Sad to say, even eight-figure capital may not be enough to catch the eye of big-time IPO players like Facebook.

Another option is the First Trust US IPO Index (FPX) ETF, which invests rather formulaically in IPOs by buying on the seventh day of trading and selling out on the 1,000th day. Sounds arbitrary, but the one-year return on this fund is 33% -- significantly better than the broader market. So maybe there's something to the strategy.

Buy after market

This seems like the no-brainer of the century: Wait until after the IPO and buy in.

But the trick here is to buy in responsibly and target a quick but substantial gain without getting greedy.

The poor saps who simply put in a market order after the start of trading in LinkedIn got the stock at the price the market was setting at the time the trade was executed, and they likely paid much more than they intended to.

But if you have a few thousand dollars to spare and place a limit order -- that is, a cap on what you'll pay per share -- you could enter on a dip.

Consider LinkedIn's first day of trading. Shares of the company, which operates a professional-networking site, opened at $83 on the New York Stock Exchange, up 84% from its initial public offering price of $45. The stock quickly spiked to $90 and climbed as high as $122.70 before closing at $94.25, up 109% from where it started the session.

Since then, however, sentiment on the stock seems to have been influenced by skeptics who stressed that LinkedIn's valuation -- $8.9 billion after the first-day close -- was too lofty for a company that generated $243 million in revenue last year. The stock closed June 1 at $77.45 a share, still well above the IPO price, but down 18% from the first-day close and 37% from its 52-week high of $122.70.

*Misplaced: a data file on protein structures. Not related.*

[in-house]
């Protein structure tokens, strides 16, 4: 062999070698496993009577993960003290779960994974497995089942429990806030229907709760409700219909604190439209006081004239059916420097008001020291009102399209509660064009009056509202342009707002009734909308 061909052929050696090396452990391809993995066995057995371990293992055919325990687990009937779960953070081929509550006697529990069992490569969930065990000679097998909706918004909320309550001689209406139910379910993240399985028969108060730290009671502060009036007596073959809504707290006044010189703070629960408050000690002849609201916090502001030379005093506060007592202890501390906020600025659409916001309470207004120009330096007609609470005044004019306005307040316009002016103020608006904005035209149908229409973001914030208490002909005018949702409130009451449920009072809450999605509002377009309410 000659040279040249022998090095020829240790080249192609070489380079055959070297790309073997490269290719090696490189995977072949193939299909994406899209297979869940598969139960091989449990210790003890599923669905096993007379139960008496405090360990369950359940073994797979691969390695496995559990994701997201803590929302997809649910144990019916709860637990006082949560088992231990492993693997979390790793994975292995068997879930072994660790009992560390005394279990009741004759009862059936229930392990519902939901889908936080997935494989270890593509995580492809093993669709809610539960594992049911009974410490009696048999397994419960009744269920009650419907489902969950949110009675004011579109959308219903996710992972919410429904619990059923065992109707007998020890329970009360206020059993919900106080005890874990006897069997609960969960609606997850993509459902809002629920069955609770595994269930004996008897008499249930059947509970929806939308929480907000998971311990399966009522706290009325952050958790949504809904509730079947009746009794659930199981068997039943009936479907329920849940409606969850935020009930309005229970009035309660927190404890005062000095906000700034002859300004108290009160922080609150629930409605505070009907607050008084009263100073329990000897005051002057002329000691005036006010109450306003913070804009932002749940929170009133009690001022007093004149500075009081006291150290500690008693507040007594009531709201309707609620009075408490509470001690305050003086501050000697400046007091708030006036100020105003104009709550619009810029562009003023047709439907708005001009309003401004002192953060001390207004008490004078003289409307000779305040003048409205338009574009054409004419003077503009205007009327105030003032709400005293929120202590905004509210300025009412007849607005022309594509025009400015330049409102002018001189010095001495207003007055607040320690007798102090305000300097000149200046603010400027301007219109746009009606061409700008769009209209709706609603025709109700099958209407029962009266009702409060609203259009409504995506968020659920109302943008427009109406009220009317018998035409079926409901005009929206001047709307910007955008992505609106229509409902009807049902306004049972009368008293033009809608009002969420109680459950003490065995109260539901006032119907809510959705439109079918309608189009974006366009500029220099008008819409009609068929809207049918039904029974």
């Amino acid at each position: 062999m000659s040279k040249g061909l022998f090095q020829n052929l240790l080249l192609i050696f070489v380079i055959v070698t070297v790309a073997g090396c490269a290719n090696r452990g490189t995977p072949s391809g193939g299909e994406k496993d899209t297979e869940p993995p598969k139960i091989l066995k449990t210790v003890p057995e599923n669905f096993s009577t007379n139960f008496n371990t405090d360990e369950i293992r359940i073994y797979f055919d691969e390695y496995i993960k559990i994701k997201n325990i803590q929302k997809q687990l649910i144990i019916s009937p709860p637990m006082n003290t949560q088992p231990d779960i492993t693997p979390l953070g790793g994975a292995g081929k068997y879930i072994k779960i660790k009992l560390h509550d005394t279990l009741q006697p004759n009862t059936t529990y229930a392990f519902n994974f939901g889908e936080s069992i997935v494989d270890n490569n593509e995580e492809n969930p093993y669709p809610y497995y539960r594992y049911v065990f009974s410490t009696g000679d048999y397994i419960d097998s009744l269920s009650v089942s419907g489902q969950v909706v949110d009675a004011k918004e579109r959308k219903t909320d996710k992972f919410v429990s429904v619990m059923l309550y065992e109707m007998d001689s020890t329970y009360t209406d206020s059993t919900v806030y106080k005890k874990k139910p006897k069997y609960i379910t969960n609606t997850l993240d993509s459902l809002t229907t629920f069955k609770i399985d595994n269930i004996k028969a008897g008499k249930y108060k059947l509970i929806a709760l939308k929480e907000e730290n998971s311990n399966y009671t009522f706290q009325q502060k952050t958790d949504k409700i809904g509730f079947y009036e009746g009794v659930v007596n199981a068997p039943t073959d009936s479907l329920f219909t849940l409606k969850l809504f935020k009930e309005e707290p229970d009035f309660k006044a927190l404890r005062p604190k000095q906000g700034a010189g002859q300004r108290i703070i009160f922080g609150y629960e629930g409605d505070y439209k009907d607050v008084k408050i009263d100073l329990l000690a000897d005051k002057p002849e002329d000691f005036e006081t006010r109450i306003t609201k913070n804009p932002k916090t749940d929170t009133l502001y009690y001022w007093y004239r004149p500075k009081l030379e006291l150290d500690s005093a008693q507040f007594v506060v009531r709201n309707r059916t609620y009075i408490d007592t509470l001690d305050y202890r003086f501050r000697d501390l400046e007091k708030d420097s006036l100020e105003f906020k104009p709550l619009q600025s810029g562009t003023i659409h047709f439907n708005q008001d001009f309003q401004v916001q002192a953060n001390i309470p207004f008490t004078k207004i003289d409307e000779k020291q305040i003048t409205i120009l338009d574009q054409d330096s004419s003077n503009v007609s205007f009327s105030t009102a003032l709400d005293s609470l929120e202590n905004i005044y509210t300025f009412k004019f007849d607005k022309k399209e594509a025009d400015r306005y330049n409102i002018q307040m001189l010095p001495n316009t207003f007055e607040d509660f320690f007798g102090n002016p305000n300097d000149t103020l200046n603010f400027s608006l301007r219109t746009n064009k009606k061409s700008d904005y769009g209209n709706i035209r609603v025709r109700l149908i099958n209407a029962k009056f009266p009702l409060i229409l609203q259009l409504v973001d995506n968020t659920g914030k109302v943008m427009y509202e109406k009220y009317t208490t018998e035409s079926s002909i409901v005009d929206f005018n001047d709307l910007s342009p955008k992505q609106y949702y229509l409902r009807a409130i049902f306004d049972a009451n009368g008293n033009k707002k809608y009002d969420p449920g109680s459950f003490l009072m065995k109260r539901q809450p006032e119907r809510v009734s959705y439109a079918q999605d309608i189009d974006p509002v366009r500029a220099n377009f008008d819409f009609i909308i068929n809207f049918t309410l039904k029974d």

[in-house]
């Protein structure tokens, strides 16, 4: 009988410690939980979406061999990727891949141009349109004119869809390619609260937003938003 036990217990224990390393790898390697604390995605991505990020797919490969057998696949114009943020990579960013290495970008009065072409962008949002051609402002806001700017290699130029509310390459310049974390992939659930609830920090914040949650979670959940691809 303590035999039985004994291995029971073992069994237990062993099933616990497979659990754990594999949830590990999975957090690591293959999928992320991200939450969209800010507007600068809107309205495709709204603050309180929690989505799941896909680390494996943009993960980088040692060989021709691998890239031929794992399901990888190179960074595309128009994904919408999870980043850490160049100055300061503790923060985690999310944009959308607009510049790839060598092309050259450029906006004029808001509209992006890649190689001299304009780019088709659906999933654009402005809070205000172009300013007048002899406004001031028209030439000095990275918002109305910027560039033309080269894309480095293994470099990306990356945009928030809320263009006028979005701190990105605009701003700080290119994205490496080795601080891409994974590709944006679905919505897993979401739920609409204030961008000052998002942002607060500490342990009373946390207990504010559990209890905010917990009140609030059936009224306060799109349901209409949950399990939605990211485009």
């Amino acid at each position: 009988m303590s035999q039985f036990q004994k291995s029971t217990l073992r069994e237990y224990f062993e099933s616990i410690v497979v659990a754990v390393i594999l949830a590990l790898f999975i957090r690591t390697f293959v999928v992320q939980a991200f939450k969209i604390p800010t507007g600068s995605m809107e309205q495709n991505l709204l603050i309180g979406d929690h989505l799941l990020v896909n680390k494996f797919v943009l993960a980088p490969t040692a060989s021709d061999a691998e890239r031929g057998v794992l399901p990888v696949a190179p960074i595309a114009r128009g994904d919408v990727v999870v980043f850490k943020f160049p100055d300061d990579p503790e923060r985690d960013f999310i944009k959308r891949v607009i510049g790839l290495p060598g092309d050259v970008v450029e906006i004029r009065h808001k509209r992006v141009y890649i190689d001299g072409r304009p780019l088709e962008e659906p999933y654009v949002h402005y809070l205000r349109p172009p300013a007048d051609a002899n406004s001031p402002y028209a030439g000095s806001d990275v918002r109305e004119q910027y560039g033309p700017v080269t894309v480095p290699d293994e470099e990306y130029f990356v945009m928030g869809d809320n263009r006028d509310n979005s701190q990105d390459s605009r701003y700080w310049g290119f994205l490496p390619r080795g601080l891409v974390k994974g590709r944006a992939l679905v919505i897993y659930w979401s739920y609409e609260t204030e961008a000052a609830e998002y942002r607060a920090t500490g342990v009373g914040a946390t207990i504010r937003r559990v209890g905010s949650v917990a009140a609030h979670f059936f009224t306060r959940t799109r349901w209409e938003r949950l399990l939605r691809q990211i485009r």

Of course, picking the right entry price for an IPO and knowing when to sell to lock in gains are easier said than done. But for savvy investors, there is big money to be made with a well-executed swing trade on the day of a stock's debut.

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Invest in the investors

Perhaps the most roundabout way to play IPOs is to invest in mutual funds that participate in the IPO market. Take T. Rowe Price Group (TROW), which announced in April that it had purchased a Facebook stake worth $200 million. The company has spread that investment across 19 of its funds, including airlines, T. Rowe Price Growth & Income (PRGIX), T. Rowe Price Global Stock (PRGSX) and T. Rowe Price New America Growth (PRWAX).

And the T. Rowe Price New Horizons (PRNHX) fund, which doesn't have a stake in Facebook, has invested in Twitter.

Obviously fund investors also share in other investments, so the profit potential from an IPO isn't as direct. But for many small-time investors, this is still the best option. For those looking for a diversified portfolio with just a pinch of IPO potential for kick, funds like these may be a decent choice.

This article was reported by Jeff Reeves for InvestorPlace.